Spotlight on the Annabella Gonzalez Dance Theater

“Primavera” is a spring series including two world premieres and dances from the treasury of the Company classics. Two solos will be premiered: “In Transit,” a sequel to “Window” performed behind a translucent cloth set by sculptor James Cobb with piano music by Mexican composer Luis Montes, and “Passages,” by guest choreographer Maxine Steinman to music composed and plaid by Matthew Ferry.

The performance includes “Red,” a passionate quartet with dancers in varied shades of red set to a quartet by Beethoven, and “Encuentros” (Encounters), in which a male trio dances to music by Max Lifchitz. It features unexpected interactions, with humor and high lifts. “Flecha” (Arrow) is a highly stylistic, architectural work for one woman and two men with piano and cello music by Spanish composer Elisenda de Fabregas.

Speaking to me on her penthouse patio, adjacent the Guggenheim, Annabella traced her journey from the aristocracy of Mexico City to the rarefied world of modern dance in New York City.

2009-04-08-Annabella1.jpgI try to capture thought leaders and global citizens for the Huffington Post. In my friend Annabella, I have found both. Her great personal warmth comes through as readily in Spanish as it does in her two other languages, English and French. Her art is both Mexican-Hispanic and international, as well as exotic and disciplined.

“Primavera,” which I watched recently in rehearsal, is distinguished by its originality. There is an aesthetic feeling, a special freshness and superb dancing. What struck me was the synthesis of classical dance and modern dance, with both serious and humorous elements.

Annabella is known for having an eye for movement that conveys the essence of emotional situations. This shines through in “Primavera,” with its eclectic mix of performance styles and moods mixed together with a New York-style of abandon.

The Annabella Gonzalez Dance Theater is known for its wicked sense of humor, a choreographic theater of the absurd. Sometimes humorous, sometimes sensual, AGDT — and its upcoming “Primavera” — offers a feast of movement, color and sound which I find electrifying. Her work in Primavera intrigues the mind as well as the eye.

Annabella is known for her resourcefulness and a firm belief in artistic inclusiveness. She produces dance compositions filtered through a blend of contrasting and subtly cohering styles.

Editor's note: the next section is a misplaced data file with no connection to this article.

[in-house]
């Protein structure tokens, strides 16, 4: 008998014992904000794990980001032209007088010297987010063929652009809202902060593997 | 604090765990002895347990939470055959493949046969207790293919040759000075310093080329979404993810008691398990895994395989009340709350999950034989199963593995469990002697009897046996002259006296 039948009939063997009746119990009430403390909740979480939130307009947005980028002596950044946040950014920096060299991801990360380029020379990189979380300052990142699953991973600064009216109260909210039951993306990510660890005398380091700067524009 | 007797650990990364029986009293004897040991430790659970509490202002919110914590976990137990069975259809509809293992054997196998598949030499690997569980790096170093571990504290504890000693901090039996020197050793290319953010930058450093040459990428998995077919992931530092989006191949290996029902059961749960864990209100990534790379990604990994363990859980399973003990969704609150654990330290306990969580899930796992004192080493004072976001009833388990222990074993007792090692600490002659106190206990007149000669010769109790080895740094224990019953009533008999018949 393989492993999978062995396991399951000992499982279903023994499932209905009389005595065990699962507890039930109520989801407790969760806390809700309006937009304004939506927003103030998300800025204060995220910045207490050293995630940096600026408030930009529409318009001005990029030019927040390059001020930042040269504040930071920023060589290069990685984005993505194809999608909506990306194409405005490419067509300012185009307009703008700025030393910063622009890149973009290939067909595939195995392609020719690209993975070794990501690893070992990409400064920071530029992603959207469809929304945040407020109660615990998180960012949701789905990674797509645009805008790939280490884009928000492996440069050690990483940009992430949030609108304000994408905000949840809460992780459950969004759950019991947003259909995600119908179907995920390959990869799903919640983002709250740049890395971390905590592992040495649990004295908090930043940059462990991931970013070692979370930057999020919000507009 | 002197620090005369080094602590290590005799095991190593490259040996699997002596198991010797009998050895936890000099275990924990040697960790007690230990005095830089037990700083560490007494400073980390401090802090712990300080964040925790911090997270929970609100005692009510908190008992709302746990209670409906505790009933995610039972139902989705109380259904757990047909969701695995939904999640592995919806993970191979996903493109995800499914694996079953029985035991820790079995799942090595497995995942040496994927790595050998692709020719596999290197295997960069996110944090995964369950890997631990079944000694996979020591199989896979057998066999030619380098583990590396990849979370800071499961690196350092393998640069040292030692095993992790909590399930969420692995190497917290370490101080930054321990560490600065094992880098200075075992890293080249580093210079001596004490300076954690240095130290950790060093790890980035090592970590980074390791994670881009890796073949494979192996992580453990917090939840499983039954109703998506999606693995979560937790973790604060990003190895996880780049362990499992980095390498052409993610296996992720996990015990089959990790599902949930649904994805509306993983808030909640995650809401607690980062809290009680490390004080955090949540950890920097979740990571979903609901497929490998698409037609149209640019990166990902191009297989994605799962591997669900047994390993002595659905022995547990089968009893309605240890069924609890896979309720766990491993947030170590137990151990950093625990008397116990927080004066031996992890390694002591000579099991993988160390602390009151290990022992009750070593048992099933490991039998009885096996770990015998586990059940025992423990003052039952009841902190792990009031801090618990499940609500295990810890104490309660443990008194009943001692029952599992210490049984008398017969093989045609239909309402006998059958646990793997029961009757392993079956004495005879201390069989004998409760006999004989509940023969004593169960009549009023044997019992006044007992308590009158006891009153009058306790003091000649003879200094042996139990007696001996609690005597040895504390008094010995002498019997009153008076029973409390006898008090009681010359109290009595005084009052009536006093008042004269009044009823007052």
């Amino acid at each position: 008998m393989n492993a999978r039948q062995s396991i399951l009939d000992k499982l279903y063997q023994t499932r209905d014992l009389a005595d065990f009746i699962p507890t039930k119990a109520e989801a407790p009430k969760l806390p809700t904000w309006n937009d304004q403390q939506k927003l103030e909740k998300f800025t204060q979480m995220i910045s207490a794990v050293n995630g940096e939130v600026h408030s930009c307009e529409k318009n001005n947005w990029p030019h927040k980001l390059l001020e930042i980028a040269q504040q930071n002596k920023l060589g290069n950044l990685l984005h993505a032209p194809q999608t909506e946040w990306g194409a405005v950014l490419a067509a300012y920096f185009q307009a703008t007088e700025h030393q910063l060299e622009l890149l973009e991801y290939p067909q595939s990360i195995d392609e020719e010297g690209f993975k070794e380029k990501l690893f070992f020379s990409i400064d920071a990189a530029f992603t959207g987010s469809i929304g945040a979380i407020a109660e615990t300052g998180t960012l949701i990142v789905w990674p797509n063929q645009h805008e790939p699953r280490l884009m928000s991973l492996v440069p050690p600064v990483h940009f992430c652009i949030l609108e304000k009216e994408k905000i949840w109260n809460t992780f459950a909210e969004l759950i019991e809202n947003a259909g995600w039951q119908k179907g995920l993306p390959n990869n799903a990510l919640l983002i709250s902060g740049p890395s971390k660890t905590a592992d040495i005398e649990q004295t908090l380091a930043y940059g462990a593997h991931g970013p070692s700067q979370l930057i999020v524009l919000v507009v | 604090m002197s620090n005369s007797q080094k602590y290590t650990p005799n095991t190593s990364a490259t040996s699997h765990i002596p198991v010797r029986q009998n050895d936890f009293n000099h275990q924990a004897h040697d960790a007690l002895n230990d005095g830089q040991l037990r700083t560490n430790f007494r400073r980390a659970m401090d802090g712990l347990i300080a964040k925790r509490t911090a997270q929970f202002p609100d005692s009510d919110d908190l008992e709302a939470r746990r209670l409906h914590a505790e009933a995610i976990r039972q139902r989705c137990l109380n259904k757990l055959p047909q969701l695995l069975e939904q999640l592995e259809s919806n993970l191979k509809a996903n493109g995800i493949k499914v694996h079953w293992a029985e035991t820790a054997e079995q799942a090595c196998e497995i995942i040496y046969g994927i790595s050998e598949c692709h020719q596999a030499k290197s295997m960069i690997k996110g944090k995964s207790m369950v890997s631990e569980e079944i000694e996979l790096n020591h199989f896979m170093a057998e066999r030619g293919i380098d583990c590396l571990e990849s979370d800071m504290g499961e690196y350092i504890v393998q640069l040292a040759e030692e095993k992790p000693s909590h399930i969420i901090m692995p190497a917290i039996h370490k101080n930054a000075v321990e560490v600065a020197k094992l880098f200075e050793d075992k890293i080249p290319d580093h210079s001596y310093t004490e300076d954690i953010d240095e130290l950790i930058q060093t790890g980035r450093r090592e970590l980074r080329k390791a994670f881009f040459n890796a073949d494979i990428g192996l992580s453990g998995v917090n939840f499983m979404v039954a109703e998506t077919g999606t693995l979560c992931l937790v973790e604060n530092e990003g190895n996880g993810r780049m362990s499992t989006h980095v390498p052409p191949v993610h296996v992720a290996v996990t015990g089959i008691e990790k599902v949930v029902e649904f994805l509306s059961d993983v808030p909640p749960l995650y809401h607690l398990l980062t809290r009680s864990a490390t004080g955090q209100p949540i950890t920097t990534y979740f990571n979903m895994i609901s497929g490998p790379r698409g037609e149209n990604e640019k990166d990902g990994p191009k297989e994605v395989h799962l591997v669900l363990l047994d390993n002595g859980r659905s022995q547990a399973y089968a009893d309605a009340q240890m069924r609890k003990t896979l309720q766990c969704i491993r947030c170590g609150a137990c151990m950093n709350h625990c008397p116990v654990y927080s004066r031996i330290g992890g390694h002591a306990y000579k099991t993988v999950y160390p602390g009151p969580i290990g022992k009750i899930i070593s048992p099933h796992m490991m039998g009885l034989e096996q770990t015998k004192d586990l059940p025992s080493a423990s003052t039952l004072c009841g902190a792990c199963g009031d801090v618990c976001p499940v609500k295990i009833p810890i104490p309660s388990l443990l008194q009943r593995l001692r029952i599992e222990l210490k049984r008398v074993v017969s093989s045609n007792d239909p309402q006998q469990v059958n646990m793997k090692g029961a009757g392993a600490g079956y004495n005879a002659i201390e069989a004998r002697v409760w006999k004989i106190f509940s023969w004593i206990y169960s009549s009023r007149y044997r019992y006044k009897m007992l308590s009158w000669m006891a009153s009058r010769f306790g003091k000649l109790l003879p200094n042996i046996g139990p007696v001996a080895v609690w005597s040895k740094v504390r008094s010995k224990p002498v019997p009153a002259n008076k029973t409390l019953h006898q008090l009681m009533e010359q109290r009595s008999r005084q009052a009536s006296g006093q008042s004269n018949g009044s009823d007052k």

As my friend Jennifer Dunning, theater critic for the New York Times, wrote in 1982, “Annabella Gonzalez approaches the artifacts of everyday life in somewhat the way that Paul Klee looked at machines.”

AGDT appearances include the Joseph Papp’s Latin Festival, the Brooklyn Academy of Music, Carnegie Hall, and Lincoln Center Out-of-Doors.

An excellent and informative orientation on the dance company may be viewed on YouTube.

In addition to superb dancing, great variety and humor in its full-length performances, AGDT also offers bilingual (English/Spanish) lecture demonstrations and residencies on various dance styles anywhere in the USA.

The Spring Series is made possible in part with public funds from the New York City Department of Cultural Affairs and from the Fund for Creative Communities, supported by the New York State Council on the Arts, and administered by The Lower Manhattan Cultural Council. Additional support is provided by the Harkness Foundation for Dance and Mayab Happy Tacos.

Annabella holds a Master’s degree in Dance Education from Columbia University Teachers College, where she taught traditional Mexican dance. Annabella is more than a national treasure. Indeed, she is an international treasure. In her own words, “No se pierdan este espectaculo!” In other words, Don’t miss this show!

Originally published in The Huffington Post, April 15, 2009.

The Luce Index™
95 – Joseph Papp
92 – Annabella Gonzalez

The Editors
The Stewardship Report on Connecting Goodness is the communications platform of The James Jay Dudley Luce Foundation ( There are now more than 100 contributors around the world to this publication.

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